Pelvic trauma is complex, most of current work centres around pelvic haemorrhage and fractures. It is important to remember that there is more anatomy in the pelvis than bones and vessels. A 29-year-old male patient was admitted after an Road Traffic Collision (RTC) where his motorbike T-boned a car. He was noted to have a traumatic dislocation of his right testicle, which spontaneously reduced in the emergency department and he was admitted for scrotal exploration and observation. Due to difficulty in mobilising postoperatively, he underwent an MRI, which showed diastasis of his pubis symphysis as well as left-sided adductor tendon rupture, not evident on his initial CT scan, and underwent pelvic fixation. Why should an emergency physician be aware of this? This case emphasises the alternate differentials with pelvic trauma in a haemodynamically stable patient, and the requirement for continuous reassessment in patients failing to improve.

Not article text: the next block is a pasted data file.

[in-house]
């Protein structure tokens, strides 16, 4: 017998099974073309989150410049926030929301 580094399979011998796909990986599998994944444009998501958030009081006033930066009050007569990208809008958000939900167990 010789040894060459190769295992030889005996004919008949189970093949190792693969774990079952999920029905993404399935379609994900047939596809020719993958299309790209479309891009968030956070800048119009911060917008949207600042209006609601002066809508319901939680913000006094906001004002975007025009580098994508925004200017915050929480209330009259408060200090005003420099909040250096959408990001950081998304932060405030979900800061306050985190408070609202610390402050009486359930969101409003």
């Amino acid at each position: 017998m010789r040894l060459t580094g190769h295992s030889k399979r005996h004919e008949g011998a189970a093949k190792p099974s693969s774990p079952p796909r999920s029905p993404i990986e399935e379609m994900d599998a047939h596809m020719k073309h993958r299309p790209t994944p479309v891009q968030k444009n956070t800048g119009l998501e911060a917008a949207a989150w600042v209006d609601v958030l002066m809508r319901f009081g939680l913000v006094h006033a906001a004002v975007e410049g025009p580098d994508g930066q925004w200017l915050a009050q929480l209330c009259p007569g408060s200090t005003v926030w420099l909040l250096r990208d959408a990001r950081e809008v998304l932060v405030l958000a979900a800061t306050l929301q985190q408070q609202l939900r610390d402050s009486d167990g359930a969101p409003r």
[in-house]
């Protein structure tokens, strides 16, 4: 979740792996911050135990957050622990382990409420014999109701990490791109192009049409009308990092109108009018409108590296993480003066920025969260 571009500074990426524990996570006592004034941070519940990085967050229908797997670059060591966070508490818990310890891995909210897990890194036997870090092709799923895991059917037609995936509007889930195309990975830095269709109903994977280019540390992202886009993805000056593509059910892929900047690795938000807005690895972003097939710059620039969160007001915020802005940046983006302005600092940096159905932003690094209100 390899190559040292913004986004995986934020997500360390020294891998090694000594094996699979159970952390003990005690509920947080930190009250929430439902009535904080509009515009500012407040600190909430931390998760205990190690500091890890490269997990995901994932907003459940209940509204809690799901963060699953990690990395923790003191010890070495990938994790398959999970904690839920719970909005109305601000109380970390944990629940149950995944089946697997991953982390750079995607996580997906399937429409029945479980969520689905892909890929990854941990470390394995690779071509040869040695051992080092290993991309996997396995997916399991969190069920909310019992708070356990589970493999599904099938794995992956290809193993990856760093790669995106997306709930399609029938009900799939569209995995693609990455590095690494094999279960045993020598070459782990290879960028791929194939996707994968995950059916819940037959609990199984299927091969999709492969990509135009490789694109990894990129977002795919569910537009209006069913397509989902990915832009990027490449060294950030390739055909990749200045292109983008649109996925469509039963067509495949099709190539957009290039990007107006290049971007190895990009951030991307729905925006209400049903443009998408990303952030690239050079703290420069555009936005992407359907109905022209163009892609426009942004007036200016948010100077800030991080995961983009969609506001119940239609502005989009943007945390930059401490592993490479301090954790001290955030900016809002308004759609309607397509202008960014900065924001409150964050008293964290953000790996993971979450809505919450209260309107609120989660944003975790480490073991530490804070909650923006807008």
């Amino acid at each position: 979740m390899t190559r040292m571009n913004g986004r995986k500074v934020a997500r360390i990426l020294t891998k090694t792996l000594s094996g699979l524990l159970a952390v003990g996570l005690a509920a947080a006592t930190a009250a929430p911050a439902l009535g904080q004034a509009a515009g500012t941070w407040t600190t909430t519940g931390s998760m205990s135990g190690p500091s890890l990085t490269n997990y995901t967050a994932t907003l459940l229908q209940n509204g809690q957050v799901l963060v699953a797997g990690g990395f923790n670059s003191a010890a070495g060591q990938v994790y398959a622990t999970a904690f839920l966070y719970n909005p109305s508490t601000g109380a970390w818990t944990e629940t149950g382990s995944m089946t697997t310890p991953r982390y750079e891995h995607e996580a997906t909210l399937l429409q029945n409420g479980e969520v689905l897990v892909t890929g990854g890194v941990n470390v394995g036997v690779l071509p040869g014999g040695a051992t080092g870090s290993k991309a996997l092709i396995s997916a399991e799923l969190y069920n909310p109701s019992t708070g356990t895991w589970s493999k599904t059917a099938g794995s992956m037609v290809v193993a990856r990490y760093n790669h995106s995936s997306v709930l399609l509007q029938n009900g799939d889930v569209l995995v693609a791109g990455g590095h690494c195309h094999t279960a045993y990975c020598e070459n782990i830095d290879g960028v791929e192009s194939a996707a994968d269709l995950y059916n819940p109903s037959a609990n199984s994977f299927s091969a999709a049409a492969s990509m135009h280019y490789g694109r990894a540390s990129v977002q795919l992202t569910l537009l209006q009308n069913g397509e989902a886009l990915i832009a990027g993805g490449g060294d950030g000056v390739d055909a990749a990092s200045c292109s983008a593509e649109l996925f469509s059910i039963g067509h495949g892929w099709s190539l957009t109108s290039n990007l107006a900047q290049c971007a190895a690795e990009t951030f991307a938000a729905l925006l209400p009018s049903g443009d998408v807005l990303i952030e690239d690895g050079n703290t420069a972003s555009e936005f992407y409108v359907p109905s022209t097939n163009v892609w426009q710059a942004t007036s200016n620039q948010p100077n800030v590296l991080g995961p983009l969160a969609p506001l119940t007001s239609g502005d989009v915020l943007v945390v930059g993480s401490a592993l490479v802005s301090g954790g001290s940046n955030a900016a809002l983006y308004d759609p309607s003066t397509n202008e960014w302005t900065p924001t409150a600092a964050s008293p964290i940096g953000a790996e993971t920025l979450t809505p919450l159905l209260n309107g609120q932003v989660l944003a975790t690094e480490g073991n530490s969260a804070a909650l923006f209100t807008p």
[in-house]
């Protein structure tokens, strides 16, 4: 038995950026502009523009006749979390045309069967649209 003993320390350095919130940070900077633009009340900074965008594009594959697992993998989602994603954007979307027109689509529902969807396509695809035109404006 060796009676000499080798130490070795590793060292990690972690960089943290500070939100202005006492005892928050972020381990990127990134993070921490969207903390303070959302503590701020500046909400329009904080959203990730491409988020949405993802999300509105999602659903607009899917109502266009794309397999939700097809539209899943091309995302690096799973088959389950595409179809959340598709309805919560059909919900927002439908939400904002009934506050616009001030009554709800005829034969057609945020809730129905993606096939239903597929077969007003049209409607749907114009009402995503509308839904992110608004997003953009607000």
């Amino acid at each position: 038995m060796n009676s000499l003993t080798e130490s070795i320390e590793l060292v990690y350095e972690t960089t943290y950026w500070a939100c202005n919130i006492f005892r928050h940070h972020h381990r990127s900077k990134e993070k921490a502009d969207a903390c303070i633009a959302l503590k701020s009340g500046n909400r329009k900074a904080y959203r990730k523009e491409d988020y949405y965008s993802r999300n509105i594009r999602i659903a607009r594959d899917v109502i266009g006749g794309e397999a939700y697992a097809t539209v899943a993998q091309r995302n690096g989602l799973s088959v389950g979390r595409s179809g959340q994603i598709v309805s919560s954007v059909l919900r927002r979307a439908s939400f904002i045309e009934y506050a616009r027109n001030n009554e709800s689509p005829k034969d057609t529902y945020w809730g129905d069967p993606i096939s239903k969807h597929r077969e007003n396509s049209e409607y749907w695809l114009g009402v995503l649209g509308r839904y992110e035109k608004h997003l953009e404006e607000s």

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Contributors OM was the primary author with orthopaedic input provided by DD and KE appraised the drafts and gave essential advice.
Funding The authors have not declared a specific grant for this research from any funding agency in the public, commercial or not-for-profit sectors.
Competing interests None declared.
Patient consent for publication Obtained.
Provenance and peer review Not commissioned; externally peer reviewed.
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